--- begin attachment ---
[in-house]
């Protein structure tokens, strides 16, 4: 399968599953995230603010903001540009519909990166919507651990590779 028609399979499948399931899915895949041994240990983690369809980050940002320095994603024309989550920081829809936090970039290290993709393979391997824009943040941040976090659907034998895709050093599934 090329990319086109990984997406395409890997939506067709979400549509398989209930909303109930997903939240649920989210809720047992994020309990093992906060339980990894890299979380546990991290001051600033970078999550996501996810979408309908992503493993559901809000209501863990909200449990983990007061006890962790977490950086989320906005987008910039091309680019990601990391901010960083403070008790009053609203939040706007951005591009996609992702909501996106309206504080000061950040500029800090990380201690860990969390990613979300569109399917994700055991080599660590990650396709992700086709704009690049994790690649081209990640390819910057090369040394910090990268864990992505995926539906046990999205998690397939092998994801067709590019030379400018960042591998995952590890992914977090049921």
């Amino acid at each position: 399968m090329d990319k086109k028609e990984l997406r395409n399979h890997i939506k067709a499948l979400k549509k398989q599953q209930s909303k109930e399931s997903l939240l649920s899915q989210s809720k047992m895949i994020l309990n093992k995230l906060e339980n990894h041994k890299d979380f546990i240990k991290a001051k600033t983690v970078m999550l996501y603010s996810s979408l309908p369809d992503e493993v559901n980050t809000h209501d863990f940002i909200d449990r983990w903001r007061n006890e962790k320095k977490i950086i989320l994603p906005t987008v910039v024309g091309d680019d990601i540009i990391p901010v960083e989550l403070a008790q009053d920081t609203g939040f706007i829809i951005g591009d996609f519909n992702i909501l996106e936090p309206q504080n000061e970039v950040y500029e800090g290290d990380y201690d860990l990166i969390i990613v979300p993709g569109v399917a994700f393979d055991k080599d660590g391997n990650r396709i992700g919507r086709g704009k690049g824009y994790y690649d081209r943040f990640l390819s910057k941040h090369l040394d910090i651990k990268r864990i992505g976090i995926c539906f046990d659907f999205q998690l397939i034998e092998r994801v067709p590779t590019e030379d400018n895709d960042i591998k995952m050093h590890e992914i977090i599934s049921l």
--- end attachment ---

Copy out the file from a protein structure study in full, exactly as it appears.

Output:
[in-house]
């Protein structure tokens, strides 16, 4: 399968599953995230603010903001540009519909990166919507651990590779 028609399979499948399931899915895949041994240990983690369809980050940002320095994603024309989550920081829809936090970039290290993709393979391997824009943040941040976090659907034998895709050093599934 090329990319086109990984997406395409890997939506067709979400549509398989209930909303109930997903939240649920989210809720047992994020309990093992906060339980990894890299979380546990991290001051600033970078999550996501996810979408309908992503493993559901809000209501863990909200449990983990007061006890962790977490950086989320906005987008910039091309680019990601990391901010960083403070008790009053609203939040706007951005591009996609992702909501996106309206504080000061950040500029800090990380201690860990969390990613979300569109399917994700055991080599660590990650396709992700086709704009690049994790690649081209990640390819910057090369040394910090990268864990992505995926539906046990999205998690397939092998994801067709590019030379400018960042591998995952590890992914977090049921």
């Amino acid at each position: 399968m090329d990319k086109k028609e990984l997406r395409n399979h890997i939506k067709a499948l979400k549509k398989q599953q209930s909303k109930e399931s997903l939240l649920s899915q989210s809720k047992m895949i994020l309990n093992k995230l906060e339980n990894h041994k890299d979380f546990i240990k991290a001051k600033t983690v970078m999550l996501y603010s996810s979408l309908p369809d992503e493993v559901n980050t809000h209501d863990f940002i909200d449990r983990w903001r007061n006890e962790k320095k977490i950086i989320l994603p906005t987008v910039v024309g091309d680019d990601i540009i990391p901010v960083e989550l403070a008790q009053d920081t609203g939040f706007i829809i951005g591009d996609f519909n992702i909501l996106e936090p309206q504080n000061e970039v950040y500029e800090g290290d990380y201690d860990l990166i969390i990613v979300p993709g569109v399917a994700f393979d055991k080599d660590g391997n990650r396709i992700g919507r086709g704009k690049g824009y994790y690649d081209r943040f990640l390819s910057k941040h090369l040394d910090i651990k990268r864990i992505g976090i995926c539906f046990d659907f999205q998690l397939i034998e092998r994801v067709p590779t590019e030379d400018n895709d960042i591998k995952m050093h590890e992914i977090i599934s049921l």